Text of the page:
The first chamber was kept nearly deserted as a precaution against any breach of the comparatively thin walls of the asteroid at the southern end.
We traveled down the middle of the tube light, a translucent pipe of glowing plasma five kilometers wide and thirty long, generated at the chamber's northern and southern caps. We could see rapid pulses of light from our position along the axis, but on the chamber's floor, the tube presented a steady, yellow-white glow, day and night. So it was in all of the first six chambers.
The seventh chamber, of course, was different
The borehole seemed a pinprick in the gray, gently curved wall of asteroid rock ahead of us. "Shall I go manual and thread us in?" Kerria asked, grinning at me.
I smiled back but gave no answer. She was good enough to do it. She had piloted flawships and numerous other craft up and down the Way with expert ease.
"I'd rather relax," she said, peeved by my silence. "You would refuse to be impressed." She folded her arms back behind her head. "Besides, it's been a long day. I might miss."
"You never miss," I said.
"Damn right I don't." Inspections were mandated by Hexamon law twice yearly. Way Defense had upped that to four times yearly, with special emphasis on sixth chamber security, inspection of reserve batteries in the ship's cold outer walls, and maintenance of the southern borehole and external monitors. This time, Kerria and I had drawn inspection duty for the far south. We then had liberty for thirty days, and Kerria thought herself lucky: The Way's twenty-fifth anniversary celebration was just beginning.
But I had an unpleasant task ahead: betrayal, separation, putting an end to connections I no longer believed in but was not willing to mock.
The cap loomed, filling our forward view, and the second borehole suddenly swallowed us. Kilometers away, the opening to the second chamber city, Alexandria, made another brilliant dot against the tunnel's unlighted blackness.
"Elevator, or shall I swoop down and drop you off somewhere?"
"Elevator," I said.
"My," Kerria said with a cluck. "Glum?"
"You sound like a chicken," I said.
"You've never seen a live chicken. How can you be glum with so much liberty ahead?"
We passed into the second chamber, the same size as the first, but filled with Thistledown's oldest city. Alexandria covered two-thirds of the second chamber floor, thirty-one-hundred square kilometers of glorious white and gold and bronze and green towers arrayed in spirals and stepped ranks, walls of blunt-faced black and gold cubes, ornately inscribed spheres rising from massive cradles themselves rich with colors and populations. Between the city and the southern cap stretched a blue-green "river," a kilometer wide and several meters deep, flowing beneath the graceful suspension bridges spaced at the floor's four quarters. In Thistledown's original designs, the parks along the capside bank did not exist; in their place had risen a "slosh" barrier one hundred meters higher than the opposite shore to mitigate the effects of the ship's acceleration. But in the early days of Thistledown's construction, that problem had been solved by the inertial damping machinery in the sixth chamber. The same machinery, centuries later, had allowed Konrad Korzenowski to contemplate creating the Way. The chamber floor was flat, not banked; the park and the river formed bands of green and blue around the chamber's southern end.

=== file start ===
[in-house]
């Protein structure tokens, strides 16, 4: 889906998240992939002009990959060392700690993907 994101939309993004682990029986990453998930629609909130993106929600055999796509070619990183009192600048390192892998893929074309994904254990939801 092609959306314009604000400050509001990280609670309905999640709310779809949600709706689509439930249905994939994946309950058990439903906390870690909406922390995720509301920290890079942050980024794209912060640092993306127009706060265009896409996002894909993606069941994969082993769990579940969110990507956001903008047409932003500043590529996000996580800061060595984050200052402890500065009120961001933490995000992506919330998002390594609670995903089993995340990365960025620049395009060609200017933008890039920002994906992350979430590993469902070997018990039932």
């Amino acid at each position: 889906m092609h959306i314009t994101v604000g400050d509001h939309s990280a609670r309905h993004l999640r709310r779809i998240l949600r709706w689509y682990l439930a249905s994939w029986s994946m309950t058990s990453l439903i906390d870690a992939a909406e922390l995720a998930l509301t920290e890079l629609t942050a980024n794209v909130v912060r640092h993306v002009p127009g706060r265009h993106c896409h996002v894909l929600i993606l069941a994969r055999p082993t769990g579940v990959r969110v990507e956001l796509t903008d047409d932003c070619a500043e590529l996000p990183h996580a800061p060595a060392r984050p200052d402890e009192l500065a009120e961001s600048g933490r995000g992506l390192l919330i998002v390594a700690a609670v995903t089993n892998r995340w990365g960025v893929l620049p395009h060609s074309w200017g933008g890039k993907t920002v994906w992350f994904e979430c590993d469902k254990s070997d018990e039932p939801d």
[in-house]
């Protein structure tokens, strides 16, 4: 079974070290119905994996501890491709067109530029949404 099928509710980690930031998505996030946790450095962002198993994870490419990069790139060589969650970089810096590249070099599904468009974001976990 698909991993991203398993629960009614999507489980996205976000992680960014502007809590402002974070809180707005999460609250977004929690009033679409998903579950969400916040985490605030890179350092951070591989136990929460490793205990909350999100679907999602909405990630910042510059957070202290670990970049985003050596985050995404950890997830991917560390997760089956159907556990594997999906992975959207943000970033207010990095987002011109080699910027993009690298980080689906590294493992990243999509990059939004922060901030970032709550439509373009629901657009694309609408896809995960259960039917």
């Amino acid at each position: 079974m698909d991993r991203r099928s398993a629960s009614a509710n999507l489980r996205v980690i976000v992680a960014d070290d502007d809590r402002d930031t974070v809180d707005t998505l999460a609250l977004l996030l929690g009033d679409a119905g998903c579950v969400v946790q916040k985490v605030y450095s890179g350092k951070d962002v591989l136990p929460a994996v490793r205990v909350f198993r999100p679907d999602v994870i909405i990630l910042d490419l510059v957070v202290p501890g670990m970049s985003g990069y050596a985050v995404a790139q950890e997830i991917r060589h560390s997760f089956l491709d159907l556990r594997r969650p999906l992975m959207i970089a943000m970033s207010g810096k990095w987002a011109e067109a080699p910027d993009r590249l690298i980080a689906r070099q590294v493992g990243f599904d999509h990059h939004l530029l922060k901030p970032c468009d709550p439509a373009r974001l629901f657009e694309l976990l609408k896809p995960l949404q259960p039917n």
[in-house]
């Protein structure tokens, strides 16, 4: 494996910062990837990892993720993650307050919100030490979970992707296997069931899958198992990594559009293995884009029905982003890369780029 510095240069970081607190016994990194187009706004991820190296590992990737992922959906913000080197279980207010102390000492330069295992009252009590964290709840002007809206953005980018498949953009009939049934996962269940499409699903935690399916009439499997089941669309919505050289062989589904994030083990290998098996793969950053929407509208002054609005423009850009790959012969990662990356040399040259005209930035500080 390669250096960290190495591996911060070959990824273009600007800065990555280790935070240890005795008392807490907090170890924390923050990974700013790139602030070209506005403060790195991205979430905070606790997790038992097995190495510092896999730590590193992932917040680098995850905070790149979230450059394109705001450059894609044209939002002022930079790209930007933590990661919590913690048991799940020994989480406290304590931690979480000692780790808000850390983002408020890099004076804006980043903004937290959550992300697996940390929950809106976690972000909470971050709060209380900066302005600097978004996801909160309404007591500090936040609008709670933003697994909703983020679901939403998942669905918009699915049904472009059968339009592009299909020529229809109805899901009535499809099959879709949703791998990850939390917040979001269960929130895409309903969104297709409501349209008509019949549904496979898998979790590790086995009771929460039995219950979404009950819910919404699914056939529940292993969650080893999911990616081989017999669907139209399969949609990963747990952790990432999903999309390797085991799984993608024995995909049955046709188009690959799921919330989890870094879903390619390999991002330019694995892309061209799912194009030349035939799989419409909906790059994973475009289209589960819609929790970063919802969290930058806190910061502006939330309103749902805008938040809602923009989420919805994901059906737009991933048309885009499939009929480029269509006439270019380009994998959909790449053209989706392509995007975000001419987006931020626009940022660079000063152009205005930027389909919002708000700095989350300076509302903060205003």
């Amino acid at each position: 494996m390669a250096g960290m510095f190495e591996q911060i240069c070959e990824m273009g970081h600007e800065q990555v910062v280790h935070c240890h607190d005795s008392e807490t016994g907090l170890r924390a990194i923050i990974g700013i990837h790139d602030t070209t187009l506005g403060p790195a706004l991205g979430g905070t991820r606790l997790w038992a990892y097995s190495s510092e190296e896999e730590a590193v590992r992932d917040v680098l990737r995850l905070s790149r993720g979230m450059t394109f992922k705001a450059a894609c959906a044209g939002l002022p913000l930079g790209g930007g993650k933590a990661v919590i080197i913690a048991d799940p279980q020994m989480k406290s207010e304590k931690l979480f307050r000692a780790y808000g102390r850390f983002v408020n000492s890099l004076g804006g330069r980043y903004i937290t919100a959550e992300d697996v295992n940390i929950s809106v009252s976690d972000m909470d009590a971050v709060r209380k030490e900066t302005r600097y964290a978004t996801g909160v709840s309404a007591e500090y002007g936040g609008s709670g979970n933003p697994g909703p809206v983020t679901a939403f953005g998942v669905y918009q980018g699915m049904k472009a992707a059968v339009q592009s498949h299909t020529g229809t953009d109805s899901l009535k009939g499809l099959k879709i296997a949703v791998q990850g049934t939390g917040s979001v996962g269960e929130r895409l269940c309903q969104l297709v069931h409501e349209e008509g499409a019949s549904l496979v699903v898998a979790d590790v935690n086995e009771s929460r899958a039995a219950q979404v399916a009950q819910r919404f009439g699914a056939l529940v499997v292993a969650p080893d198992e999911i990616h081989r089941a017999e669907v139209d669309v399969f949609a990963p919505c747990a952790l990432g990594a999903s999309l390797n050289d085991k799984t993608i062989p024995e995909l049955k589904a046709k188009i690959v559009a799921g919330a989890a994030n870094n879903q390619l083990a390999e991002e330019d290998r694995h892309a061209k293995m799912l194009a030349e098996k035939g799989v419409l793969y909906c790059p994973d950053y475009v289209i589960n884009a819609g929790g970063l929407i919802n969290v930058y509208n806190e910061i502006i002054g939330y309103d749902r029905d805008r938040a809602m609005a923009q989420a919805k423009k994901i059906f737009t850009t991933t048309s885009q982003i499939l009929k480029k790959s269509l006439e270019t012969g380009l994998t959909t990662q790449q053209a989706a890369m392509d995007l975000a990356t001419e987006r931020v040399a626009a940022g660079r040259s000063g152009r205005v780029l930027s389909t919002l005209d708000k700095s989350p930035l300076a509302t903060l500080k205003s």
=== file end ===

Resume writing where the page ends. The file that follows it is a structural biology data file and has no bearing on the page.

Parks and forests covered the open spaces between neighborhoods. In plots scattered around the city, robots labored to finish structures destined to absorb the slowly growing population. Thistledown was ever young.
After seven centuries, the asteroid's inhabitants numbered seventy-five million. She had begun her voyage with five million.
Kerria clucked again and shook her head. We passed over Alexandria and into the third borehole. Near the northern opening, she slowed the vehicle and sidled up against a raised entrance. A transfer passage reached across to the door of the tuberider and I disembarked. I waved to Kerria and stepped into the green and silver elevator. The air smelled of moisture and people, the clean but unmistakably human perfume of the city where I had lived two years of my youth.
"See you in a few days?" Kerria said, looking after me with some concern.
I leaned my head to one side and said good-bye to her.
On the way down, I told my uniform to become civilian, standard day dress style one, mildly formal. I wanted to avoid attracting attention as a member of Way Defense, not all that common in the Naderite community.
The elevator took nine minutes to reach the chamber floor. I stepped out and walked down the short corridor into the chamber proper.